Historically I haven’t really been a horror fan with regards to books or movies. I DNF’d Stephen King’s Under the Dome, don’t love the violence of Quentin Tarantino movies, and absolutely loathed The Bunker Diary. But it turns out pointless gore is what I don’t like, because lately I’ve been loving horror that falls more on the suspense-and-thriller side of things. I watched Netflix’s The Haunting of Hill House in celebration of spooky season.
The Haunting of Hill House, inspired by the Shirley Jackson book of the same name, tells the story of five siblings who spent a fateful summer in a home called Hill House. Their parents were working on flipping the house for resale, but got much more than they bargained for. Mysterious groundskeepers, strange sightings in the night, and a door that refuses to open culminate into one tragic evening. Now, all grown up, the five siblings and their father must confront the memories – and the ghosts – that haunt them.
The 10-episode series starts off by telling the story from each sibling’s perspective, flipping between the past and the present as the story weaves itself together. Each sibling’s episode brings new revelations and a different perspective to the terrifying events of the summer they spent at Hill House, and we see how the trauma has followed each sibling into adulthood. After the first 5 episodes, we start to learn the parents’ perspective, and it escalates from there when the siblings decide they must return to Hill House to vanquish their ghosts once and for all.
I am a huge sucker for family dramas, especially when it involves siblings. I love reading about sibling relationships, so it was a blast to get to look at five siblings both in childhood and as adults. This was a fantastically written series. Each character was very much their own person, and the casting director did an incredible job matching the adult versions of the characters to their child counterparts. The sets were gorgeous as well, with tons of detail that created both a homey and spooky ambiance by turn.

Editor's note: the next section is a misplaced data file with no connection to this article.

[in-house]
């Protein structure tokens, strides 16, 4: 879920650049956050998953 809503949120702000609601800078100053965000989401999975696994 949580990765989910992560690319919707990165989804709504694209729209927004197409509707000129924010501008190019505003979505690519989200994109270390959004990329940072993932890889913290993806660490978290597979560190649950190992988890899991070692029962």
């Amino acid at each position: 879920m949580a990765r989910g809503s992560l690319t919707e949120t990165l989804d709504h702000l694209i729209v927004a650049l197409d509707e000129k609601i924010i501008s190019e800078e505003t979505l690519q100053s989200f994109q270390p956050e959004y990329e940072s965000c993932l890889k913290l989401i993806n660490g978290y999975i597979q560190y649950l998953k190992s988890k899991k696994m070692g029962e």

As far as the storytelling, I love when details that seem innocuous later return with significance, and this show was incredible for that. The first 5 episodes are spent laying breadcrumbs, and we get to pick them up in the last half of the show. That speaks to really good writing, which is always refreshing to see. The details about the door that wouldn’t open were especially well done. Out of all the revelations that come to light in the last few episodes, the one about the locked door was my favorite.
I also noticed several nods to the book that inspired the series, even having only read the first few chapters. The oldest sister’s name, Shirley, undoubtedly came from the original author herself, and the mother’s backstory matches the plot of the book. I’m sure there are other nuggets in there I missed since I haven’t finished the book, and it makes me excited to go back and finish it. I love when creators honor the inspiration for their work.
I also liked how this show treated death. Right before I began watching this, my grandma died. She is only the second family member I’ve ever lost; my other grandmother died between my freshman and sophomore years of college. Then, at 18, I didn’t really know what to do with death. My grandmother’s open casket viewing freaked me out so much that I couldn’t go in the room. (I regret that now.) In the years since, I’ve learned a lot more about death, mostly thanks to the channel Ask a Mortician. I may write a full post within this topic later on, but the takeaway is I was able to attend my grandma’s viewing this time around with a more open and empathetic, rather than fearful, mind. Given that all that was fresh, I really appreciated that the character Shirley was a mortician. There are several scenes of her preparing bodies for viewing and burial, and I was able to watch that and understand how it can be healing for the family. Without giving anything away, the end of the show also allows for the characters to begin processing a lot of grief they had all been holding back. For a show that’s technically in the horror genre, it had a surprisingly heartfelt ending.
There were only a couple things I disliked about this show. There were a few jump scares that felt gratuitous, and a few side charactes or comments that felt like they didn’t really get resolved. But overall, the good in this show far outweighed the bad. This is a great pick for horror veterans and horror newbies alike.
NaNoPoblano 2020: 2/30